Republicans in Congress seem to be having an identity crisis. More than 80 of them have signed on to a bill that has the blessing of President Obama, Senate Majority Leader Harry Reid, House Minority LeaderNancy Pelosi and even that pillar of liberalism, Al Gore. Unfortunately for the co-sponsors of H.R. 1380, known as the T. Boone Pickens natural gas bill, the conservative grass roots elements that swept them into office last year are beginning to notice.
Fiscal conservatives helped make the Pelosi Congress a bad memory but Republican support for the Pickens bill is shaking the confidence of many grass-roots leaders. The bill, which purports to help reduce our dependence on foreign sources of oil, is not good conservative fiscal policy, is not good energy policy and it’s certainly not a bill Republicans should be trumpeting.
The Pickens plan is no longer just about windmills. It aims to create an artificial market for natural gas through billions of dollars worth of subsidies and tax credits for the conversion of an as-yet unknown number of vehicles and filling stations to natural gas. The plan will provide a $100,000 tax credit for every filling station that converts to natural gas, $64,000 in subsidies for trucks and up to an $11,500 subsidy for every natural gas car.
Natural gas exploration and increased use isn’t a bad thing for America. We should be expanding domestic energy exploration. However, at a time when the GOP should be looking to reduce taxes, spending and regulations to help create a more affordable energy future, this proposal potentially could cost hundreds of billions of taxpayer dollars while having a negligible impact on gas prices. Its impact on our demand for foreign oil, even after a decade, is also projected to be minor compared to the costs.
Further, the bill is a perfect example of crony capitalism, and the GOPtakes a great risk with tea party members if they go through with it. T. Boone Pickens has spent millions courting lawmakers for this legislation. He also just happens to be the largest shareholder in Clean Energy Fuels, which owns 200 natural gas stations across the country. Clean Energy Fuels owns BAF Technologies, which is one of the largest companies that converts vehicles to run on natural gas, and Mr. Pickensalso owns the mineral rights to almost 200,000 acres believed to have significant natural gas reserves. He’s lined it all up for personal profit, and now just needs the bill to pass and be signed into law.
In supporting the Pickens bill, Republicans are playing the same Washington game they ran against in 2010. This bill, if enacted, would make Mr. Pickens a fortune, give the president a victory, insert government further into the marketplace and hand the taxpayers a huge bill.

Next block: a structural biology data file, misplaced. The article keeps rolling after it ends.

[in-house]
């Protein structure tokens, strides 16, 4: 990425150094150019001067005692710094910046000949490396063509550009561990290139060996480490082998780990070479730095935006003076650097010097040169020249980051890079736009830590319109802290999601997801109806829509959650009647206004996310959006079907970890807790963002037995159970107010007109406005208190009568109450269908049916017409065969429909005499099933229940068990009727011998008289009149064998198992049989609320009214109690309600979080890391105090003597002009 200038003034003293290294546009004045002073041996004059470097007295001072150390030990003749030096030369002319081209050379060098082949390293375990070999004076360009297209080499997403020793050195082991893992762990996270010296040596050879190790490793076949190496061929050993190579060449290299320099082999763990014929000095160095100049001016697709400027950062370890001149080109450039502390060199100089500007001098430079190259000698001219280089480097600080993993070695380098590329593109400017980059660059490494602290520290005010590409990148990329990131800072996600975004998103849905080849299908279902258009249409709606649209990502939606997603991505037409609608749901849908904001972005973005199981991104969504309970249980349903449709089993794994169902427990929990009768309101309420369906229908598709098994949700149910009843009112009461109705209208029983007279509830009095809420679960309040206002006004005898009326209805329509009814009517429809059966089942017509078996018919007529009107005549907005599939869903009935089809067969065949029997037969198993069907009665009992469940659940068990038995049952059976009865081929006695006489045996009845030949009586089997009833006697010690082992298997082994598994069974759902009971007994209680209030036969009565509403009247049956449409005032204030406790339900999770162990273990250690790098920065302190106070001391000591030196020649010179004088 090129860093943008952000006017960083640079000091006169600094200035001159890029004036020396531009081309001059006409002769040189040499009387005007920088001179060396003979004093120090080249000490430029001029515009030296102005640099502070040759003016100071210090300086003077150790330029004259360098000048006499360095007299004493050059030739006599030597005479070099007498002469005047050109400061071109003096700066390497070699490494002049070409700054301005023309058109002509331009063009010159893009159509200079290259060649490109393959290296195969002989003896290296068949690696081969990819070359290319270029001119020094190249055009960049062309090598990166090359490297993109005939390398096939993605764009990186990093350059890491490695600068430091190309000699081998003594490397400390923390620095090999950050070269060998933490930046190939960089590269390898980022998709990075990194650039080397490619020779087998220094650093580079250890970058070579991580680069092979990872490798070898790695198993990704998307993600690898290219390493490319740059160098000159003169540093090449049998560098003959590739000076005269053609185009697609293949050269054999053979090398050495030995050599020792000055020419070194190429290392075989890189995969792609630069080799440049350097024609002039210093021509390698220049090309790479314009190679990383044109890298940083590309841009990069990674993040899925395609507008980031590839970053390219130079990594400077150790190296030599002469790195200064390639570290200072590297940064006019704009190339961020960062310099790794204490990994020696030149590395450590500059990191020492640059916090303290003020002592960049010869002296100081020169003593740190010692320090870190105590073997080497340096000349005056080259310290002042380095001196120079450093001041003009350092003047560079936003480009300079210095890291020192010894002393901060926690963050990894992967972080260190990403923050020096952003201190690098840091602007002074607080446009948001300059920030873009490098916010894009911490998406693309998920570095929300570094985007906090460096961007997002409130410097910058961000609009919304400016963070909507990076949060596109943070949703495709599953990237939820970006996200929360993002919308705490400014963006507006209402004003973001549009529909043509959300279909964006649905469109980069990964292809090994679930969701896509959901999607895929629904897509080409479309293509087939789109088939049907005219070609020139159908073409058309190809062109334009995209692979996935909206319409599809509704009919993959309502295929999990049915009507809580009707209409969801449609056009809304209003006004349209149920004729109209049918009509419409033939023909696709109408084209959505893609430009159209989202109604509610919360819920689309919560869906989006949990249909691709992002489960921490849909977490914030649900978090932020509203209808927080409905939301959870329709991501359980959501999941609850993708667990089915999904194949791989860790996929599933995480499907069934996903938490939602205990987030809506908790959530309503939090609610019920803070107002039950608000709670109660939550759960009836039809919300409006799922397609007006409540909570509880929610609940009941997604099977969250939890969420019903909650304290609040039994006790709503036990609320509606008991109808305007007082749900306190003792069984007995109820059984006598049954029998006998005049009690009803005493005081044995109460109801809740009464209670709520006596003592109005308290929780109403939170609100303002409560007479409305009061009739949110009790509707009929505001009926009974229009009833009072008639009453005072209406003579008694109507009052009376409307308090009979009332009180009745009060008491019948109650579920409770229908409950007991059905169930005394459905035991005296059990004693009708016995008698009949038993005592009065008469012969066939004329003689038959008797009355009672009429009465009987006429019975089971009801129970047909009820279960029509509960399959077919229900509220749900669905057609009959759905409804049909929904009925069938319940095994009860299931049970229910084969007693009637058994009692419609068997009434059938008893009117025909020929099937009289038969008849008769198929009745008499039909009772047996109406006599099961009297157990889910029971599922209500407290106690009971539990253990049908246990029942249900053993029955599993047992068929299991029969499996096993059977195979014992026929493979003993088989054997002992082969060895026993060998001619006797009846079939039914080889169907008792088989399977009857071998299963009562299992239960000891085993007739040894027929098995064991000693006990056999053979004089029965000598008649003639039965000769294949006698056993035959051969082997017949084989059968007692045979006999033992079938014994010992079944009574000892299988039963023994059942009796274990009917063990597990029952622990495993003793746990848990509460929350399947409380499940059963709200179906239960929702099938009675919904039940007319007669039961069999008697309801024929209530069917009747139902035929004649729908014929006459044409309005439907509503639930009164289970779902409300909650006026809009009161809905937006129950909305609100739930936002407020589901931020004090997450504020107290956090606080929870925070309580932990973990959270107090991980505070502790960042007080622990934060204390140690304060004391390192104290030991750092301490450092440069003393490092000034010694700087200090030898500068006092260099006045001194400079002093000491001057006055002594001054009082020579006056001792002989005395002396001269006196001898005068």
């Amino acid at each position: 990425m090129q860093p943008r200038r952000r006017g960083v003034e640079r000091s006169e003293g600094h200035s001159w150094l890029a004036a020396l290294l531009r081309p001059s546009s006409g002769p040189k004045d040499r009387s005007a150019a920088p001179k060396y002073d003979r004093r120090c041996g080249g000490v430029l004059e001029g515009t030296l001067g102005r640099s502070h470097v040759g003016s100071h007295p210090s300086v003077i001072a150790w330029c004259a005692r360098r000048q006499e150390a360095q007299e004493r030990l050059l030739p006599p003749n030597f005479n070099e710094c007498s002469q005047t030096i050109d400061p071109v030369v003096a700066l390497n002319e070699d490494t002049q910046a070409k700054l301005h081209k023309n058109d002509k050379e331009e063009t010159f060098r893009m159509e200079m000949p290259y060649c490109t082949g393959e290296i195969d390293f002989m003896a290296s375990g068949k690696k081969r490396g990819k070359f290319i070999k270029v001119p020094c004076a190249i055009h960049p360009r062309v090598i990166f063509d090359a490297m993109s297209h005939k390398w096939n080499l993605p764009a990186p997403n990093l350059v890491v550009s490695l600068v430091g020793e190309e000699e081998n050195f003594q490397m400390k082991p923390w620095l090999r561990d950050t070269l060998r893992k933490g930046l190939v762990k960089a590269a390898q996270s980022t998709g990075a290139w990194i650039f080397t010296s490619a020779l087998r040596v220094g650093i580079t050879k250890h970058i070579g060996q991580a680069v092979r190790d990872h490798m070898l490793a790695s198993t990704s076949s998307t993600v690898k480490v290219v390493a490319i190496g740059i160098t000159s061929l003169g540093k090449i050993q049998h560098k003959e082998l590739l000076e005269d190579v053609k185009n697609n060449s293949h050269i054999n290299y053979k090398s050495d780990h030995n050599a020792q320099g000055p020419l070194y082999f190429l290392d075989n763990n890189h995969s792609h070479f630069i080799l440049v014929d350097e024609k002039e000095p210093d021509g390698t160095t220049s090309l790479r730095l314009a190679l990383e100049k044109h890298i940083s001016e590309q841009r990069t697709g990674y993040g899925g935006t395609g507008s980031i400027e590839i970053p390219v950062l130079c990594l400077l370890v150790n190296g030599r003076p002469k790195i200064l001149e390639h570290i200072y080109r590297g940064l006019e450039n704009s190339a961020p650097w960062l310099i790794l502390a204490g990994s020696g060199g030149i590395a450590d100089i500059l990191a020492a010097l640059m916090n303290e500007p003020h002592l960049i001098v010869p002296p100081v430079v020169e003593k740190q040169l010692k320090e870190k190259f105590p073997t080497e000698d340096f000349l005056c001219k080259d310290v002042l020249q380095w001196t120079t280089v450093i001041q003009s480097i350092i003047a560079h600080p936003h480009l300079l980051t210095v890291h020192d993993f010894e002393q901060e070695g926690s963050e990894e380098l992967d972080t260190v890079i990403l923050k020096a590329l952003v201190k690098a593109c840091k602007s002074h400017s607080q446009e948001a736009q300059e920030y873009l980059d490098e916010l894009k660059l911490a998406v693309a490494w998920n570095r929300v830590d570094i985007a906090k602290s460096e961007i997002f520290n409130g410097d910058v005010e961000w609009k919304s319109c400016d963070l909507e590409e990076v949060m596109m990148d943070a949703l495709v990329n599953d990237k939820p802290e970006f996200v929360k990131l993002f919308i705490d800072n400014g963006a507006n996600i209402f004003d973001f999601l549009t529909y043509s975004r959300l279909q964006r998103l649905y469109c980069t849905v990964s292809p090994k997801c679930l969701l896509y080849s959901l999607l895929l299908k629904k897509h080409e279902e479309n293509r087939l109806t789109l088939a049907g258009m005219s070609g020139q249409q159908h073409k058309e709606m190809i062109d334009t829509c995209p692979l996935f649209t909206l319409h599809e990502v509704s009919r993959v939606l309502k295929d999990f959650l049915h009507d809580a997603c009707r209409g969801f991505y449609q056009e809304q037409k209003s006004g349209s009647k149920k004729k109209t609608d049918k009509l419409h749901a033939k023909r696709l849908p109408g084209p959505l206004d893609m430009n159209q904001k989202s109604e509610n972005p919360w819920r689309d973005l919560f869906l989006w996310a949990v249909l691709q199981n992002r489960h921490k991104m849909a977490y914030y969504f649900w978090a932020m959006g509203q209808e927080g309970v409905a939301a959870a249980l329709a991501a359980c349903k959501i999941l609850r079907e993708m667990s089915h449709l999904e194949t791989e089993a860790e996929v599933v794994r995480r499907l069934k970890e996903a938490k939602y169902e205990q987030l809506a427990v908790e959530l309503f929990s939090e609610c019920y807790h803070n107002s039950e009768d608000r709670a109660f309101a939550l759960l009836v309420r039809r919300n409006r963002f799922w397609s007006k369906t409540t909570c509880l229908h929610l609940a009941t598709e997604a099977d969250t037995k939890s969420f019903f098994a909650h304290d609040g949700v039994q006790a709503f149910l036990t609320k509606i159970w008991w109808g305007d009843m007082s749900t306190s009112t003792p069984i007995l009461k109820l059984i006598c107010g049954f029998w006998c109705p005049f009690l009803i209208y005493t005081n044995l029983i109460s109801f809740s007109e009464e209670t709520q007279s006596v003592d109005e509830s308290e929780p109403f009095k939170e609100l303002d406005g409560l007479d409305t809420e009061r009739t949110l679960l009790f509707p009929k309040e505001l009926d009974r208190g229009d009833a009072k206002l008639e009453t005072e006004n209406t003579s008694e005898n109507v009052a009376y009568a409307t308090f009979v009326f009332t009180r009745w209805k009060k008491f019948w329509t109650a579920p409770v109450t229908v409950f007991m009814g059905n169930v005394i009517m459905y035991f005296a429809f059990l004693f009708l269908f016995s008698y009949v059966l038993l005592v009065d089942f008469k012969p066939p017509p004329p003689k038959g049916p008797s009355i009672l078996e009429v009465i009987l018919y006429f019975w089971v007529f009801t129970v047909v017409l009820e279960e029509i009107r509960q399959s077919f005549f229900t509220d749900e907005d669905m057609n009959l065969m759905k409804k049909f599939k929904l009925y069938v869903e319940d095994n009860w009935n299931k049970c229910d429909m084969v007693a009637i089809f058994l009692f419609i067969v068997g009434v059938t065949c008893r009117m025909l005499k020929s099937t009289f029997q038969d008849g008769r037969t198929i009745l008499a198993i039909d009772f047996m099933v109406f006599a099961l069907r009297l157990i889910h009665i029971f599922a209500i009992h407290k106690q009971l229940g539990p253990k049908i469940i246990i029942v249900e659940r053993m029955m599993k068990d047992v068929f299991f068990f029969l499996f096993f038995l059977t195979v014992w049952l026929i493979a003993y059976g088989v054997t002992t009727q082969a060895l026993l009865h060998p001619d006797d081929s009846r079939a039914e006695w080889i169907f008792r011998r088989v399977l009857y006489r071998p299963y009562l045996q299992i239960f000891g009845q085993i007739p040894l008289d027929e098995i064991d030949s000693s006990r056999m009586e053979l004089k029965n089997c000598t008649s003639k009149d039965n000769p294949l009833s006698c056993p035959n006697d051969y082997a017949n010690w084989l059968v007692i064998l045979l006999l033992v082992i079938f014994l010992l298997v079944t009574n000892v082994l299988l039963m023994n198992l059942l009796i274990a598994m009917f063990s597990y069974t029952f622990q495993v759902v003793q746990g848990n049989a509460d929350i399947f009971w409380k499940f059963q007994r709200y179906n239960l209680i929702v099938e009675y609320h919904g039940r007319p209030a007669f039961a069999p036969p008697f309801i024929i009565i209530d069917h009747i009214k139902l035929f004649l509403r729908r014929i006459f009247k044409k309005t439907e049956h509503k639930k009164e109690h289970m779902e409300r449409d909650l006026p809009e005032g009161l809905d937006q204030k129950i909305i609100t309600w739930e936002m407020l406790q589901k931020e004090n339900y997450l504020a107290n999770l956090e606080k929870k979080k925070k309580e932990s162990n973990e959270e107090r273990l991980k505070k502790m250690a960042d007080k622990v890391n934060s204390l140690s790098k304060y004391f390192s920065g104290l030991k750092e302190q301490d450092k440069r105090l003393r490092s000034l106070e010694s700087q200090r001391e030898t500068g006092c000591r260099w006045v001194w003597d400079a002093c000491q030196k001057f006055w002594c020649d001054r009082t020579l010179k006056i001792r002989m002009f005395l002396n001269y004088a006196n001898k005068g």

Playing favorites with one energy source over another is not what this nation needs. Republicans should be looking to level the playing field and encourage innovation. Members of Congress should well consider that by helping create an artificial market, this bill could very well do to home energy costs what ethanol did to the family grocery bill – increase prices dramatically. On a fundamental level, the Pickens bill does something anti-Republican: It encourages greater dependence on government and favors intervention over innovation.
Republican lawmakers shouldn’t be helping Mr. Pickens take a shortcut to massive profits on the backs of the American taxpayer. Reducing regulations and helping entrepreneurs like Mr. Pickens should be encouraged but if they truly believe that natural gas is the future, they should commit their own capital, not the American taxpayers’, to assume the risk. They should be able to create products that drive consumer demand and compete in the free market.
Conservative co-sponsors should abandon this bill and instead focus on real solutions to increase energy choice, reduce costs through broad-based expansion of domestic sources of energy, lower taxes on energy producers regardless of source, and eliminate taxpayer subsidies to level the playing field among energy producers. Tea party members who were the driving force for change in 2010 are watching how the GOP solves its very own energy crisis.